Christmas is coming. I know this, not because of the weather, which is still balmy. Not the date. I know it because last week, I saw folks with seasonal sweaters and mittens putting up Christmas decorations along Main Street, from Center Moriches to Bridgehampton.
Usually, I barely notice road workers by the side of the highway, filling orange plastic bags with litter. In some places, the workers wear matching, short-sleeved jumpsuits with zippers up the front and “county prisoner” stenciled on the back. Out here, they wear matching green work clothes and parkas with matching utility trucks and caution signs. I drive too fast to see any of their faces. Like everyone else, I usually whiz past them with a blast of exhaust that sets their pants legs flapping against their legs.
Lately, slowed down by shoppers and local stop lights that match the lights on the vehicles of our town peace officers, I heard holiday tunes and jingle bells gust through shop doors and out to the sidewalks. And I saw community spirit shared among church volunteers, civil servants, and shopkeepers all tipping over colorful barrels of décor to plug in and light the way home.
Two men were adjusting green wreaths on utility poles so that the red bows hung straight. A big guy with thighs like holiday hams was holding one end of a string of lights, while another wound the strand around the tree in front of the post office. Three more folks reached into a cardboard box, and pulled out shiny colored balls for a swag on the door of the windmill on the town green. Only two of them were really working. The third was making faces at the ball in his hand, having discovered his own reflection.
It’s not Christmas Eve and they were not children, but for a moment they could be – large children in baggy pajamas, transforming our towns with color and light so that people like me almost envy them. I waved and moved on. It’ll be weeks before I haul my own Christmas decorations from the attic. But many of my neighbors are way ahead of me. Wonder if their calendars are printed with a date that mine is missing, since they all seem to have swung into action at the same time.
I almost never see the decorations going up. One evening during the week before Thanksgiving they are simply there: lacy icicle lights dripping from the eaves of roofs, plump plastic snowmen in black hats with their arms around giant candy canes, and heavily laden Christmas trees clearly visible through windows that are curtained the rest of the year.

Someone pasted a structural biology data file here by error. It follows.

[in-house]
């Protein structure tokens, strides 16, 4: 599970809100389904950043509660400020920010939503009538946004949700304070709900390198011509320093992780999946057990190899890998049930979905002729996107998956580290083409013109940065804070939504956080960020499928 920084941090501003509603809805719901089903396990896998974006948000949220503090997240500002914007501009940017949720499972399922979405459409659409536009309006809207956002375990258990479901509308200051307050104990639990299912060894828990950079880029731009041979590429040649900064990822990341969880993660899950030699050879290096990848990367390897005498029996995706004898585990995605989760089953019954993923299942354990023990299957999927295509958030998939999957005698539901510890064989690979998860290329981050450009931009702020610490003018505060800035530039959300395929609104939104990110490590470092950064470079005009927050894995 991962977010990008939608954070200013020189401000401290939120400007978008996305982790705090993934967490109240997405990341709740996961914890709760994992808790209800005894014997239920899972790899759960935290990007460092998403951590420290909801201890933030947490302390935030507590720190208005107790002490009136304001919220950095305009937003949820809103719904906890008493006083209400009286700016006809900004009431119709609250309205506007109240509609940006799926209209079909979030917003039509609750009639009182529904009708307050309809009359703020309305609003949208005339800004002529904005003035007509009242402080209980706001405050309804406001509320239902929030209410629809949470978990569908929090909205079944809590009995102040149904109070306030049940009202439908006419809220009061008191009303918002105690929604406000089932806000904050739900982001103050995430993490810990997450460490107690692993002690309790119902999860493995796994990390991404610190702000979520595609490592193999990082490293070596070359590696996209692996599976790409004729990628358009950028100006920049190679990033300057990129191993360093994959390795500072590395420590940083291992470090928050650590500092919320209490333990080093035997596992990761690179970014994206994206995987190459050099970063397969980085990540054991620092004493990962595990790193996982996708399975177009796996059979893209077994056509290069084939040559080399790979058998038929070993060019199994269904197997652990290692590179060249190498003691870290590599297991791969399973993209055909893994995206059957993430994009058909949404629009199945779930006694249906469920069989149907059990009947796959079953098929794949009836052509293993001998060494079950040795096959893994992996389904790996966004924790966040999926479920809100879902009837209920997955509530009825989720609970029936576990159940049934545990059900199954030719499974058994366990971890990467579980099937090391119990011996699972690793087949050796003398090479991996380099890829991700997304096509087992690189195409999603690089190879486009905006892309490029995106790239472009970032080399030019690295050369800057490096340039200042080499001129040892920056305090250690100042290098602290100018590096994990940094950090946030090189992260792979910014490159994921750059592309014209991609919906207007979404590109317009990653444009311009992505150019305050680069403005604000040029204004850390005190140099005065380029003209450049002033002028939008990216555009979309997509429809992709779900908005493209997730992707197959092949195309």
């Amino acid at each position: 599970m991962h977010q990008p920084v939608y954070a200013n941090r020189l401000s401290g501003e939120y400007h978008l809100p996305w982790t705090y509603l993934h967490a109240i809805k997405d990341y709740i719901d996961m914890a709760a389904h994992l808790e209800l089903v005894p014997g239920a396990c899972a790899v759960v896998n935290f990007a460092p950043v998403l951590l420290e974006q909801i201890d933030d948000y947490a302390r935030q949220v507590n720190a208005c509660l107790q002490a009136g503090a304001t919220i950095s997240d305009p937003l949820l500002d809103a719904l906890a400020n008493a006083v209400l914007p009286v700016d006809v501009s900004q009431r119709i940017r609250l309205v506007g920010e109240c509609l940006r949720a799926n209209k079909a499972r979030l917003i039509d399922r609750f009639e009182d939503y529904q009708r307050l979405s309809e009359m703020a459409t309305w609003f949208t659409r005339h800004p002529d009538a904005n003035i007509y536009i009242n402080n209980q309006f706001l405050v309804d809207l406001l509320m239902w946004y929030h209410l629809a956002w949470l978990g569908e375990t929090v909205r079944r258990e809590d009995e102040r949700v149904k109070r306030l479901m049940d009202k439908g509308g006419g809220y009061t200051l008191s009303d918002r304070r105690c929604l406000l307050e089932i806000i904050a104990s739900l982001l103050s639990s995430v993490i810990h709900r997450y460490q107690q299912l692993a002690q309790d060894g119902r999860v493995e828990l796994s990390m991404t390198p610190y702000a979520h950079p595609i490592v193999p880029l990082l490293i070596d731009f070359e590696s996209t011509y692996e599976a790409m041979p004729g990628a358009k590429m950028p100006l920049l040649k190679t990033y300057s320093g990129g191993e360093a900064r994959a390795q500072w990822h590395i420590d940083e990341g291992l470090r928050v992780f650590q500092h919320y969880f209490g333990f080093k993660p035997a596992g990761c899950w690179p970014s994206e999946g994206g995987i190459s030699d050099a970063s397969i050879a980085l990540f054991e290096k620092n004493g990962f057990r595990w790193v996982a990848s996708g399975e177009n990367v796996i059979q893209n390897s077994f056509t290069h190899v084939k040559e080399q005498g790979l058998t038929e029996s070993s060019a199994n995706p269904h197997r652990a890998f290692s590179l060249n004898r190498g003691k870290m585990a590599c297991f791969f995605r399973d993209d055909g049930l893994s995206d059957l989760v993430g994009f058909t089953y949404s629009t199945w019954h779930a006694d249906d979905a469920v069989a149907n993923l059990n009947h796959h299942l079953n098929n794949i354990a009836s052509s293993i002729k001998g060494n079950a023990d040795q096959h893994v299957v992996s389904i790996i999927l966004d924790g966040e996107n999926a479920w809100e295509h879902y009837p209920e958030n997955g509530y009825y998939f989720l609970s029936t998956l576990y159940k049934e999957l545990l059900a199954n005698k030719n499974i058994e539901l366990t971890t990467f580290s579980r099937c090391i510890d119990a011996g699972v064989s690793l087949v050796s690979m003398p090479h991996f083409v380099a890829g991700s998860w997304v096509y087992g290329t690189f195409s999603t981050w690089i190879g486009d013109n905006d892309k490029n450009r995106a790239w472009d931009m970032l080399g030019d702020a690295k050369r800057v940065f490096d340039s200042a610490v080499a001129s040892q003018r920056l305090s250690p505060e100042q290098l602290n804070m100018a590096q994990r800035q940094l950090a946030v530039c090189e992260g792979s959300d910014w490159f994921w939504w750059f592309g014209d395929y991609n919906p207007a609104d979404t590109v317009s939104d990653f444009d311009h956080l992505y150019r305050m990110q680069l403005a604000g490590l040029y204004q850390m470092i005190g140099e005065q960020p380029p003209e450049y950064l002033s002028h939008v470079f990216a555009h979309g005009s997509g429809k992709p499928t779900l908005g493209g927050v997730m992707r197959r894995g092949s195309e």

The display I lately admire on the way west, is an eyesore by day. The construction firm office has dented baby blue aluminum siding. It’s tiny windows stay steamed up with all the breathing, and eating and planning that goes on there throughout the year. Gaudy plastic letters hang from their sign on the little strip of grass out front. But, by night, the place is Wonderland. As I head east, it seems the satellite dish has so many colored lights on it that it looks like a beached spaceship. The roof is rimmed with lights, and the untidy lawn has become a landing strip for Santa’s sleigh and reindeer.
I imagine that there are better uses for all the money those decorations cost. I know there are children who need new shoes more than they need a plastic Santa. – But what I’m noticing this year, is the holy spark that smolders underneath all this gratuitous tinsel and voltage. At least that’s what I think it is. Because, while we believers may lament the crass commercialization of Christmas and the loss of Jesus as the reason for the season, the Holy Spirit haunts even the most secular ceremonies: a string of cheap lights to illumine the darkness, and a day off for the highway litter patrol. And God’s Spirit calls us to remember that the way things are, isn’t the way they must always be. There aren’t religious activities, but they strike me as the kinds of things Jesus might have worked into his parables. The kingdom of heaven is like a bunch of inmates set free to wreathe the town square for a party. The kingdom of heaven is like a broken-down storefront made beautiful for a child’s eyes.
There are all kinds of ways we celebrate Christmas. We gather as congregations to praise our God with ancient stories and carols, poinsettias, candle light and family greetings. We also eat too much, we spend too much, we sentimentalize too much, we worry too much. These secular and sacred excesses cannot douse the excitement, yearning, and holy instincts that underlie them. We really are hungry. We really do want to give and receive. We really do want to feel deeply, live peaceably, sleep soundly and rise renewed.
As the season moves toward its apogee, God’s presence is gifted to us, our hope, peace, love and joy. We believe we know where the holy instincts lead. And we celebrate with thanks and cheer as we wade into our cultural and consecrated traditions, knowing od is in the midst of it all. So, we rejoice! The Lord also waits and watches in expectation for our new and faithful hearts, minds, homes and sanctuaries, in which to be born.
The Peace of Christ Be With You, Jeannine